A couple may choose to end their marriage for a variety of reasons. You and your partner might no longer love each other. Or perhaps infidelity crept in between you, you find it impossible to agree on financial decisions or your careers are pulling you in different directions.
No matter your reasons for dissolving your marriage, you might feel betrayed, disappointed or angry. However, forgiving your partner is just as crucial in divorce as developing acceptable settlement terms.
Choose to stop anger and resentment from destroying your future
Holding onto past hurts may be a normal part of the human experience. However, when you refuse to forgive someone, you cause yourself additional pain. And as a parent, it is imperative to maintain your mental health so you can support your children through the changes they face.
Over time, negativity can consume your mind. The resulting bitterness may lead to depression, preventing you from experiencing healthy relationships with others.
Holding a grudge could also manifest physically, affecting your heart, immune system and blood pressure. Not only can a lack of forgiveness cause a rift between your children and their other parent, but it could cost them a healthy caregiver if you are not careful.
Though, learning to forgive your former spouse can allow you and your children to live – as well as enjoy – the life you deserve after divorce.
Three approaches to forgiving your ex
To forgive someone is not necessarily to accept how they wronged you, nor does doing so make the hurt he or she inflicted upon you okay. It is not a matter of making excuses for your ex’s insensitive or malicious behavior, and it probably will not allow you to forget the detrimental circumstances of your past.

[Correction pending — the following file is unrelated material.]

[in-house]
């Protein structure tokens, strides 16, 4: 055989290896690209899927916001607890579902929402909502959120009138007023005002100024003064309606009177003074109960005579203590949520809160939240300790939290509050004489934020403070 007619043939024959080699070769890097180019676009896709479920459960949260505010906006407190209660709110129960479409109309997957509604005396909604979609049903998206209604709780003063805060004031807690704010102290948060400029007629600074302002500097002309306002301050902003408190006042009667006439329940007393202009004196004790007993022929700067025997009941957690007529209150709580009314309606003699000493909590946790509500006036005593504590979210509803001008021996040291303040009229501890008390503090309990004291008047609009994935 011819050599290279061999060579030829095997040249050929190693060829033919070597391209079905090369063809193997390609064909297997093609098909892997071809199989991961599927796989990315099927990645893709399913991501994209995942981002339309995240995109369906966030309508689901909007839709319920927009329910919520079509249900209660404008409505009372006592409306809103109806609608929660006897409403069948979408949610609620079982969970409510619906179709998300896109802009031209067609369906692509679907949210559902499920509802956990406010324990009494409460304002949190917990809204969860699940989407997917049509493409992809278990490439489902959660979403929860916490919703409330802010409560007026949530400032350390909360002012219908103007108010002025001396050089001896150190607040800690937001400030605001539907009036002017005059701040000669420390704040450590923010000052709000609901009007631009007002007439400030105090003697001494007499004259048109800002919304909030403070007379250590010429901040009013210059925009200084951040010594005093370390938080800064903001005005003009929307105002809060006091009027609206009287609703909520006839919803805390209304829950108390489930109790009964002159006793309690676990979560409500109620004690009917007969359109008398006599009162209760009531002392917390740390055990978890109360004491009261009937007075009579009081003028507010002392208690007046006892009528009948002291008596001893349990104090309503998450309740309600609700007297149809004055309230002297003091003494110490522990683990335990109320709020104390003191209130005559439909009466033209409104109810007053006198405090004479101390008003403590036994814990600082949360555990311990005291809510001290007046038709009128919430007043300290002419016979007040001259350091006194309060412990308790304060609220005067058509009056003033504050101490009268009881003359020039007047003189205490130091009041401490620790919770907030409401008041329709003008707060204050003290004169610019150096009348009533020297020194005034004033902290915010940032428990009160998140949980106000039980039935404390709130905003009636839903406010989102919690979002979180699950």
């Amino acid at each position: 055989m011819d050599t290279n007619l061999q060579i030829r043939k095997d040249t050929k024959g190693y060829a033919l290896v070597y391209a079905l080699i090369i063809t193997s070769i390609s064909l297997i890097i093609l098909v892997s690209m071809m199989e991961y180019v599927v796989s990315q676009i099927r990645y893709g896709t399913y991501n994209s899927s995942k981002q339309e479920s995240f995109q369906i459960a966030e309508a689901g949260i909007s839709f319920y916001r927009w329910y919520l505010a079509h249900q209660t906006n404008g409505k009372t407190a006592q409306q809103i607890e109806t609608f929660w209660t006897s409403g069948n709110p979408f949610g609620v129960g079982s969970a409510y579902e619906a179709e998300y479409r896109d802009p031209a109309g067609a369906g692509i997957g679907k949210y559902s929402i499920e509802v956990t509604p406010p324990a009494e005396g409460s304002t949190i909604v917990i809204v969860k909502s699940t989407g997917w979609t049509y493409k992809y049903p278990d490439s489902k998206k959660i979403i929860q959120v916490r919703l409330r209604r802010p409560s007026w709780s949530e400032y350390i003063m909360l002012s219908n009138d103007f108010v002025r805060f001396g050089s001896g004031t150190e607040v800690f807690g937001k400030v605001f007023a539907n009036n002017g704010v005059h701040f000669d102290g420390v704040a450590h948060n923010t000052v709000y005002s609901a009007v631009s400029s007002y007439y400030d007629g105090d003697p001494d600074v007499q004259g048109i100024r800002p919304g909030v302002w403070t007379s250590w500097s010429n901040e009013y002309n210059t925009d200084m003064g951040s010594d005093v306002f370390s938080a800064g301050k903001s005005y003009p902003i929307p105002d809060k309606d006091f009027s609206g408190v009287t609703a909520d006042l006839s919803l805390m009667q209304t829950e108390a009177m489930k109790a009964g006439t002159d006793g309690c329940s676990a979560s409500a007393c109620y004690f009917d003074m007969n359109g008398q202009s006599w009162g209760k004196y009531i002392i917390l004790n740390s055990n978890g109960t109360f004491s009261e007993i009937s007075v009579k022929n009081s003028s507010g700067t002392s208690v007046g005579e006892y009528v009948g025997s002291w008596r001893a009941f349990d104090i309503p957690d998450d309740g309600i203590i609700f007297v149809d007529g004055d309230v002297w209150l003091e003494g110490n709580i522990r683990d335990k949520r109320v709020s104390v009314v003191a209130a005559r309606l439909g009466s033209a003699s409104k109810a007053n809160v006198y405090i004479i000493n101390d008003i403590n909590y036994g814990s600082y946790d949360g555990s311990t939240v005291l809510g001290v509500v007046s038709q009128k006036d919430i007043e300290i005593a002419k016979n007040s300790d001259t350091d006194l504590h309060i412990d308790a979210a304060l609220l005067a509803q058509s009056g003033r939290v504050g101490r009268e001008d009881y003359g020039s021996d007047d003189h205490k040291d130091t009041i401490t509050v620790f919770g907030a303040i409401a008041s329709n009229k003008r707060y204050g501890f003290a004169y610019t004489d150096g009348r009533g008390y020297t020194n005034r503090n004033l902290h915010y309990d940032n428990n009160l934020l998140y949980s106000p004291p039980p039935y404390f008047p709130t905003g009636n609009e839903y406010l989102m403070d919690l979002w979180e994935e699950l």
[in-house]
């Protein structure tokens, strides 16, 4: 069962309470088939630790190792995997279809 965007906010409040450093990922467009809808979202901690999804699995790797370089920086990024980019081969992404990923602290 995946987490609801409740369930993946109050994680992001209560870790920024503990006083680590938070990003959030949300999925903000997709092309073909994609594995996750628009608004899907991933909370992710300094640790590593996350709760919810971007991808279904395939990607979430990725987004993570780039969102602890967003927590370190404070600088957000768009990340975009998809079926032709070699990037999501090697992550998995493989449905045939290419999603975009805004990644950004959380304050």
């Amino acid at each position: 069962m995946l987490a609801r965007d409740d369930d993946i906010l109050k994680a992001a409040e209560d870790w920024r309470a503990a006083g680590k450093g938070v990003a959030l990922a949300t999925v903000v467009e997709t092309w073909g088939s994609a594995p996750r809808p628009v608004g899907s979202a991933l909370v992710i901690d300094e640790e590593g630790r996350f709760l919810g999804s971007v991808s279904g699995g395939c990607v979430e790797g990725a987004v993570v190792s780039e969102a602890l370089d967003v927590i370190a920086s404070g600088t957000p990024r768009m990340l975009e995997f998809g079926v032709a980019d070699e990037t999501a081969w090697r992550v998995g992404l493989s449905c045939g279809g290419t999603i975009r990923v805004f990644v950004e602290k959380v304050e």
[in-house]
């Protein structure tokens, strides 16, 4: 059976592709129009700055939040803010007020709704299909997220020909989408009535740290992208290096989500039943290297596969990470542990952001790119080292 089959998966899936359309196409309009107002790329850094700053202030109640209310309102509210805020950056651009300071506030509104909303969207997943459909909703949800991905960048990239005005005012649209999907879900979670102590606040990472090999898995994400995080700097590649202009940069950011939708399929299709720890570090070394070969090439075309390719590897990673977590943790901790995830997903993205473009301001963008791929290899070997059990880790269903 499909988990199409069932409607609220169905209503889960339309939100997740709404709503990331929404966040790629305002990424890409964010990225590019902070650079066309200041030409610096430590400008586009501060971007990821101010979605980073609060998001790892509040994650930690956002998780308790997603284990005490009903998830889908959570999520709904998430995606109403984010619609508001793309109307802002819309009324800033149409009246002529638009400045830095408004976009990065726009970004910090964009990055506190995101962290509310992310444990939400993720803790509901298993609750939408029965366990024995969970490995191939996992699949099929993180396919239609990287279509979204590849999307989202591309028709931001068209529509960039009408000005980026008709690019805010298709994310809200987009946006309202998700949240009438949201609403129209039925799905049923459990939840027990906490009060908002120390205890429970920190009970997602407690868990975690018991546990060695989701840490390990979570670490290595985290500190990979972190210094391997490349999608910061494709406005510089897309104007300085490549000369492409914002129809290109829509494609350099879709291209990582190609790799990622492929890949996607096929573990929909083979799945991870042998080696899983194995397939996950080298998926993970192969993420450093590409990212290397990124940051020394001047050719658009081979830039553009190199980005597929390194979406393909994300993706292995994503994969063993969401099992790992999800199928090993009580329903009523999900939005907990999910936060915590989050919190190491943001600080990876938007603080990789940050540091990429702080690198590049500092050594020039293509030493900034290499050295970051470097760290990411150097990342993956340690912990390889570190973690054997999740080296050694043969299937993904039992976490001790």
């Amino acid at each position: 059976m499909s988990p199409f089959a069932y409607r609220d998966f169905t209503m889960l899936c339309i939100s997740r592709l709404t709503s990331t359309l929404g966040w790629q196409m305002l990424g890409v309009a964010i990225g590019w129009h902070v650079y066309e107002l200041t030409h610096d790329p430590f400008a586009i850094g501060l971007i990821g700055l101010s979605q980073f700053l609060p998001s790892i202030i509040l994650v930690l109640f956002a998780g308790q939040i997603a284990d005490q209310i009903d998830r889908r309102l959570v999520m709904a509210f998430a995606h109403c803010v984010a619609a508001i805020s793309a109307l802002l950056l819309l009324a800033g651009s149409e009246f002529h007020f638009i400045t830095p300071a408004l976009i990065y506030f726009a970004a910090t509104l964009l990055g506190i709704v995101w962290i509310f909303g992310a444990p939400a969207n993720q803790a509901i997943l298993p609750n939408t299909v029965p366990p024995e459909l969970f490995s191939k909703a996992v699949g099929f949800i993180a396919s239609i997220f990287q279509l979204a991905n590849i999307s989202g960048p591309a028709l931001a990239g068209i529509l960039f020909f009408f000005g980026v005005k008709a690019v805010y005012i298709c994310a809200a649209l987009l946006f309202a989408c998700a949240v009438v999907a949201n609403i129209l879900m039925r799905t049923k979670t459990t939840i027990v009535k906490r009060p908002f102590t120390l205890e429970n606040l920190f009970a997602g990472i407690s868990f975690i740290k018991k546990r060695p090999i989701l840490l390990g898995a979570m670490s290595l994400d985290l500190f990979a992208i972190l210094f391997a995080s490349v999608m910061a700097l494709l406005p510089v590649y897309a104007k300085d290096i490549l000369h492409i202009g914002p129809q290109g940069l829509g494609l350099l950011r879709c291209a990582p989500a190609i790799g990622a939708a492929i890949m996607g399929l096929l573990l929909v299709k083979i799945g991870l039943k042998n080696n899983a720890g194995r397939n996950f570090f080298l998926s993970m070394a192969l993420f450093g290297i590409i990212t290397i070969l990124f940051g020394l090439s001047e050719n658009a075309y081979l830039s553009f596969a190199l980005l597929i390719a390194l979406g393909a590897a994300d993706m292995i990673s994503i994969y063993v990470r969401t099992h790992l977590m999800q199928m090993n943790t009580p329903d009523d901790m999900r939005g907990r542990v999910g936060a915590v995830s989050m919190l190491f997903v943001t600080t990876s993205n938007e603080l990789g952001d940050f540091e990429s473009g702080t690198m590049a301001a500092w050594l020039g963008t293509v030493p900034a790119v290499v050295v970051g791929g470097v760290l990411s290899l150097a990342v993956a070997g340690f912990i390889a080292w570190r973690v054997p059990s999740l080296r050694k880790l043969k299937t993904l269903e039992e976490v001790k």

Instead, forgiveness neutralizes your anger, which allows you to heal. Unfortunately, your former spouse may have no interest in your feelings or whether you are willing to forgive them, but if only for yourself:
- Reject your ex’s control over you. When you fail to forgive someone, you allow them control over your well-being. Do not let feelings about your ex to prohibit you from creating the future you want for yourself.
- Come to terms with your ex’s limitations. Your former partner may be incapable of recognizing, and apologizing for, the pain they caused you. Accepting the fact that they have a different perspective may help you let go.
- Permit yourself to move forward. Divorce can empower you if you choose, rather than force you to accept a victim mentality. There is nothing you can do to improve your past, but you have every right to allow yourself a clean slate for whatever good may come to you in the future.
Once you dissolve your marriage, you might also be wise to take a look within. After a tumultuous relationship and painful divorce, one of the best things you can do is forgive yourself.